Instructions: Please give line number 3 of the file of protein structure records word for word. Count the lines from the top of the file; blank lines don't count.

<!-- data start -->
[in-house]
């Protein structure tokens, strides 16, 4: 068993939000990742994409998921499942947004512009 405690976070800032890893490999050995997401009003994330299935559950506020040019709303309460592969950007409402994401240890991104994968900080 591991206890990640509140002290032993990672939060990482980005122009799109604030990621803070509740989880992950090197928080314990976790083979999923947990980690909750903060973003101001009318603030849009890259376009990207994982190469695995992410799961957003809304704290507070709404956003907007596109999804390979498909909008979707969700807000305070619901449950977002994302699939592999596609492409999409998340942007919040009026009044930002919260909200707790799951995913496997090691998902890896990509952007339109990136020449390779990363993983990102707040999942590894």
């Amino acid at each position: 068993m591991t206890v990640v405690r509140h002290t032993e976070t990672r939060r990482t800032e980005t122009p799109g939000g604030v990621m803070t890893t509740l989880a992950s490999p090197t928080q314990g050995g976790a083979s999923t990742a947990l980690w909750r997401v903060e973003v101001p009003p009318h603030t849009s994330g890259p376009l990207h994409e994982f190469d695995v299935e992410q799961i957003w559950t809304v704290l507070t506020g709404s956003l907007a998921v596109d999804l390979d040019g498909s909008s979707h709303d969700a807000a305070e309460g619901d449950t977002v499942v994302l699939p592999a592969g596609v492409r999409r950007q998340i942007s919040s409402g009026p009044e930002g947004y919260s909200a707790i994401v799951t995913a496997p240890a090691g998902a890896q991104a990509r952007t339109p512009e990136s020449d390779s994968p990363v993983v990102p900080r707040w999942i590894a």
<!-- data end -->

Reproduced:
């Amino acid at each position: 068993m591991t206890v990640v405690r509140h002290t032993e976070t990672r939060r990482t800032e980005t122009p799109g939000g604030v990621m803070t890893t509740l989880a992950s490999p090197t928080q314990g050995g976790a083979s999923t990742a947990l980690w909750r997401v903060e973003v101001p009003p009318h603030t849009s994330g890259p376009l990207h994409e994982f190469d695995v299935e992410q799961i957003w559950t809304v704290l507070t506020g709404s956003l907007a998921v596109d999804l390979d040019g498909s909008s979707h709303d969700a807000a305070e309460g619901d449950t977002v499942v994302l699939p592999a592969g596609v492409r999409r950007q998340i942007s919040s409402g009026p009044e930002g947004y919260s909200a707790i994401v799951t995913a496997p240890a090691g998902a890896q991104a990509r952007t339109p512009e990136s020449d390779s994968p990363v993983v990102p900080r707040w999942i590894a």